Grapevine: Even more Europe than before

Movers and shakers, how Israeli people shape the places of this country.

Eurovision 2019 (photo credit: ANDRES PUTTING/EBU)
Eurovision 2019
(photo credit: ANDRES PUTTING/EBU)
 The Eurovision village received an additional aura of Europe on Wednesday night when Ambassador Emanuele Giaufret, head of the delegation of the European Union, and his wife, Min-Ja Masson, hosted a gala Europe Day reception to mark the 60th anniversary of diplomatic relations between the European Union and Israel. 
In addition to a wide representation of the diplomatic community and representatives of the various organizations and institutions with which the EU cooperates on various levels, guests of honor included President Reuven Rivlin and Tel Aviv Mayor Ron Huldai. The significance of the occasion could perhaps be judged by the length of Rivlin’s speech, which was far longer than usual and somewhat of a strain for him because it was in English. Another sign of the importance which the president’s office attached to the event was the presence of his haredi Chief of Staff, Rivka Ravitz, who, despite the unbearably hot weather, managed to look cool and radiant despite the fact that she wears a wig and is pregnant with her 12th child. Both she and her husband come from large families. He is one of 12 siblings and she is one of 10. Rivlin and Huldai did not stay long after the formalities. Rivlin was headed for the Sami Ofer Stadium in Haifa to watch the State Cup match between Bnai Yehuda Tel Aviv and Maccabi Netanya, and to present the cup to Bnai Yehuda. It was a long night. The match ended after midnight, and even in a presidential car, it takes two hours at least to travel from Haifa to Jerusalem.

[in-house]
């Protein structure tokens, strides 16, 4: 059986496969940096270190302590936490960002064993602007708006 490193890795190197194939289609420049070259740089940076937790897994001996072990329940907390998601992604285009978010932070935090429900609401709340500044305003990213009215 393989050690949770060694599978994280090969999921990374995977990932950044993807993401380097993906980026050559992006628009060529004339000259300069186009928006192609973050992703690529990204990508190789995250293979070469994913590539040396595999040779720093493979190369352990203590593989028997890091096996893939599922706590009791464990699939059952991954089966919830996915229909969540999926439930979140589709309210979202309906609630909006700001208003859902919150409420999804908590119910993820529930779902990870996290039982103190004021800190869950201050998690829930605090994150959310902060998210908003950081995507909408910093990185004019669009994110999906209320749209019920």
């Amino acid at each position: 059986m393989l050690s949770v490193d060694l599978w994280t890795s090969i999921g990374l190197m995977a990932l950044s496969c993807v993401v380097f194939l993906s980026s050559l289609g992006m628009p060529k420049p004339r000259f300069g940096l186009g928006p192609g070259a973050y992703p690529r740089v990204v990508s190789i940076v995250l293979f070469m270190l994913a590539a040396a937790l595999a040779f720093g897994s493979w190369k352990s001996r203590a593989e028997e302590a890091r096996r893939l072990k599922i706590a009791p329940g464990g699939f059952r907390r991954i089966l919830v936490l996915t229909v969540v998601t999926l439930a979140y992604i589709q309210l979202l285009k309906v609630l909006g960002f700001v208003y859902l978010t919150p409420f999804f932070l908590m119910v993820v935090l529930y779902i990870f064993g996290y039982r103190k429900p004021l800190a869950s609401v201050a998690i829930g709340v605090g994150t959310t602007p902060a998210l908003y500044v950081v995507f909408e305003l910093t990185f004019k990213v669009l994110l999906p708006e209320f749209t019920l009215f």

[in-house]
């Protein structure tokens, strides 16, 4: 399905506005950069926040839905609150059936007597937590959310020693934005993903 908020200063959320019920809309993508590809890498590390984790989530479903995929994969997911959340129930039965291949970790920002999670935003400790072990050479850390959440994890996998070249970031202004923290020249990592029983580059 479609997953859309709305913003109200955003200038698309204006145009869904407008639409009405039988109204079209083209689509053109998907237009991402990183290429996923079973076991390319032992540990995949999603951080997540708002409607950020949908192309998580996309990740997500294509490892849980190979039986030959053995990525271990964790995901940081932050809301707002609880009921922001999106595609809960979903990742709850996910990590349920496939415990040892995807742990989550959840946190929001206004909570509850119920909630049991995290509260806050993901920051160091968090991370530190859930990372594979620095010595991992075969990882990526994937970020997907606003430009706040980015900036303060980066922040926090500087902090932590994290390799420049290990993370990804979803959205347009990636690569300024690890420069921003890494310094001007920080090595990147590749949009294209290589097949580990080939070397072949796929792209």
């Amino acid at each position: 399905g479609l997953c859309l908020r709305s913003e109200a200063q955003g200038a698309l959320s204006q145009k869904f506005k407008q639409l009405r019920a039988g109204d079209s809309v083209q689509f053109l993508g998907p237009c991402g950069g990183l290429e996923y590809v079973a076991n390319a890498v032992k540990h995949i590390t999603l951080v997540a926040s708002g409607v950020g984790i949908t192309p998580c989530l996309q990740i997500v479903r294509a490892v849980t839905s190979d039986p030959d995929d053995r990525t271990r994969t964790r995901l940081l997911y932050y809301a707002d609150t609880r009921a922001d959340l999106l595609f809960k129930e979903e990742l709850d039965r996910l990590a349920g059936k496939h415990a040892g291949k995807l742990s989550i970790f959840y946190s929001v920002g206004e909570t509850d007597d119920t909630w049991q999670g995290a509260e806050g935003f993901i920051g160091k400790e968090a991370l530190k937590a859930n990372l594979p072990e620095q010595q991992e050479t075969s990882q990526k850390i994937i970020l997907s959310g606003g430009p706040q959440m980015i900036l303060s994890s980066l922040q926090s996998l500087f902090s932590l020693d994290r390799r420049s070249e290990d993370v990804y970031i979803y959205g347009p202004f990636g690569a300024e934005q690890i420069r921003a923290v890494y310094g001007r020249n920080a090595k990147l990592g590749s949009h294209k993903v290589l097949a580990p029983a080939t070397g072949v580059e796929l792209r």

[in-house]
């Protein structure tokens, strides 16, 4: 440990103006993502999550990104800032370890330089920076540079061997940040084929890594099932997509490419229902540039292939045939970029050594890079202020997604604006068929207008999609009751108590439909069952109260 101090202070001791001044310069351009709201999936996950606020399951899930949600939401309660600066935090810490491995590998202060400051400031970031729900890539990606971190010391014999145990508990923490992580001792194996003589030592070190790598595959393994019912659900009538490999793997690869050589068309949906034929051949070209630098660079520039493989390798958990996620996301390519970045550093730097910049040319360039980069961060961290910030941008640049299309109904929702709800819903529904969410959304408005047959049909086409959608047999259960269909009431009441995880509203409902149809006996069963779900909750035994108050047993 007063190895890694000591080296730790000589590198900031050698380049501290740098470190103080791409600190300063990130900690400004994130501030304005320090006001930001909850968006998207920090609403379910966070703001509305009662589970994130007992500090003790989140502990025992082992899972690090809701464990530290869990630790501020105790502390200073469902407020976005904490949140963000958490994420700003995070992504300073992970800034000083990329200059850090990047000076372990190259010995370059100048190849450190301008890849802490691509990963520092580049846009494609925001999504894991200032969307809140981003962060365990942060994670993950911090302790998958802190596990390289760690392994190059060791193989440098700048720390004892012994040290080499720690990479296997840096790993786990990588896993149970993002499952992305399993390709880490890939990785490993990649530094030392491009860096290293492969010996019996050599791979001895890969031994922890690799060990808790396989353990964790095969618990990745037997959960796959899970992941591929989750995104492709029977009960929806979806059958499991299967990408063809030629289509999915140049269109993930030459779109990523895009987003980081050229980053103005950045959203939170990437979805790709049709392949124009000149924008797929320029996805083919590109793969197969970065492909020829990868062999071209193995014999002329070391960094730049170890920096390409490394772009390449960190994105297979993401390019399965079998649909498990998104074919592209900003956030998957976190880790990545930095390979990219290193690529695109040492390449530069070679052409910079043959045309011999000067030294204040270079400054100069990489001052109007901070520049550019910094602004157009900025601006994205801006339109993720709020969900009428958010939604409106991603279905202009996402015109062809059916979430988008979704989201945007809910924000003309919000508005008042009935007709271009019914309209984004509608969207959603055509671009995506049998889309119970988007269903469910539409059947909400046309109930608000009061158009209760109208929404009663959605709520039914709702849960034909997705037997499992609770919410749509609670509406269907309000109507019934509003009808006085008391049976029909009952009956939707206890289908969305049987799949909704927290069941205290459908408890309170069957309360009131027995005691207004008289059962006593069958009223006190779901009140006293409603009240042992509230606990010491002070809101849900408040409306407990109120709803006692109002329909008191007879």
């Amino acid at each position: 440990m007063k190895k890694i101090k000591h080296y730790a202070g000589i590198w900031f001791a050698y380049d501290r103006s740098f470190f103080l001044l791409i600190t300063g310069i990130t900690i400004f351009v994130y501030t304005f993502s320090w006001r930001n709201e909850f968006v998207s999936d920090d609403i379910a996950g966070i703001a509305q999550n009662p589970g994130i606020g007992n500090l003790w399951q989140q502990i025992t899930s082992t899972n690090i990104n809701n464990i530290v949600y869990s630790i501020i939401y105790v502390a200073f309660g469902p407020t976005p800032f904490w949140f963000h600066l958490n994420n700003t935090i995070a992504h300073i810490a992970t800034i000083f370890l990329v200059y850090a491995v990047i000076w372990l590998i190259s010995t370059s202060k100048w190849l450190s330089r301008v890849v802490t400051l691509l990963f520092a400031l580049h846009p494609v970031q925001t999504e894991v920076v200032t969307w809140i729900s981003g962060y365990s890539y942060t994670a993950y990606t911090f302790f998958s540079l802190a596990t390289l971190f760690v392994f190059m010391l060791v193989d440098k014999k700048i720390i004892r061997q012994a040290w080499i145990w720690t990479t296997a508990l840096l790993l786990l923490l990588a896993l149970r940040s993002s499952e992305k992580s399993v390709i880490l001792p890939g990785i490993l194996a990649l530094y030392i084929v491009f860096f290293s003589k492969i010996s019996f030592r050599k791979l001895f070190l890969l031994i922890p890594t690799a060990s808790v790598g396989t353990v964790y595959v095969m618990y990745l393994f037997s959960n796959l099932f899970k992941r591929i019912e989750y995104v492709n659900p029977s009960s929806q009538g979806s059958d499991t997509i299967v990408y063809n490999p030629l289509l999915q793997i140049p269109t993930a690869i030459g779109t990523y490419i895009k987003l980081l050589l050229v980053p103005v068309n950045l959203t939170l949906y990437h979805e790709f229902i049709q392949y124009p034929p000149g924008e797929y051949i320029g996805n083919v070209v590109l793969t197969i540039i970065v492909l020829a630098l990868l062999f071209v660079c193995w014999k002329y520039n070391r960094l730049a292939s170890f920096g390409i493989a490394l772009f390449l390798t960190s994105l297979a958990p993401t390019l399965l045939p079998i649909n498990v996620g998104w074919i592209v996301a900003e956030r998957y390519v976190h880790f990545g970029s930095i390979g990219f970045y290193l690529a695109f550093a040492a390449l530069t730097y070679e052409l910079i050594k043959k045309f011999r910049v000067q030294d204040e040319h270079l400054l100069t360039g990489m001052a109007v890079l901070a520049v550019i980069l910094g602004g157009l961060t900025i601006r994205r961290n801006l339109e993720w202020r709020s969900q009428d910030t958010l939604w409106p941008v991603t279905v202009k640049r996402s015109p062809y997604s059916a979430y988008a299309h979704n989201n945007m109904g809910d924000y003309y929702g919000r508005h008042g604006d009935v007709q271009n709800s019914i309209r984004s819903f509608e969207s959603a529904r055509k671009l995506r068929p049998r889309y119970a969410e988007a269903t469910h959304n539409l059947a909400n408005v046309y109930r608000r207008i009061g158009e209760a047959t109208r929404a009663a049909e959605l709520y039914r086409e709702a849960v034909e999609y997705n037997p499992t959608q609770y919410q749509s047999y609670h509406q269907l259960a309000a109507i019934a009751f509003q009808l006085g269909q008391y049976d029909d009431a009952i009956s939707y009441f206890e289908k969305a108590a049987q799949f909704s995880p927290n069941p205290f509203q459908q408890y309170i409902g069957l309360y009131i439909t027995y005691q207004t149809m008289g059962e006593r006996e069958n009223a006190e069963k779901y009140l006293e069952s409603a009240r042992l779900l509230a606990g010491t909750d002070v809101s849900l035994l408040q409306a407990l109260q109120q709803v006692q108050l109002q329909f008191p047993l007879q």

In his Europe Day address, Rivlin said that the Middle East could learn from Europe, which he characterized as one of the best examples of integration and friendship. Referring to the Eurovision’s “Dare to Dream” slogan, Rivlin said that it could very well apply to Europe itself. He found it natural for Europe and Israel to be allies as both were the result of dreams. The European Union resulted from the dream of French Foreign Minister Robert Schuman, and the State of Israel from the dream of Theodor Herzl. “Schuman dared to dream,” said Rivlin. Israel, too, had dreamed many dreams over the past 100 years. “The EU and Israel are dreams turned to reality by the courage and determination of our founders,” he said.
Rivlin lauded Giaufret for the tremendous contribution he has made to the strengthening of ties between the EU and Israel, particularly in science, cyber security and counter terrorism. Scientific cooperation has been taken to new heights, said Rivlin.
Fully aware of the occasional tensions between Israel and the EU, Rivlin said that political considerations should not prevent further cooperation. He suggested that the EU play a broad role in investing in Israeli-Palestinian economic cooperation and joint ventures.
“Real peace is not made with a piece of paper, but by bringing people together and building confidence,” said Rivlin, who was loudly cheered and applauded as he concluded.
Giaufret began with greetings in such good Hebrew, that Rivlin butted in and declared: “His Hebrew is better than my English.”
Stressing the need for unity and partnership in an increasingly unsettling world, Giaufret said: “United, we are stronger.”
The EU’s challenges are not just her own, he said. Regional instabilities impact the EU. Effective multi-lateral partnerships are essential in the prevention of conflicts.
Giaufret pledged that the EU will remain a strong partner of Israel, and citing areas of cooperation such as higher education, counter terrorism, tourism and open skies that enable 90 European destinations from Israel, said that the EU believes in and remains committed to peace in the region.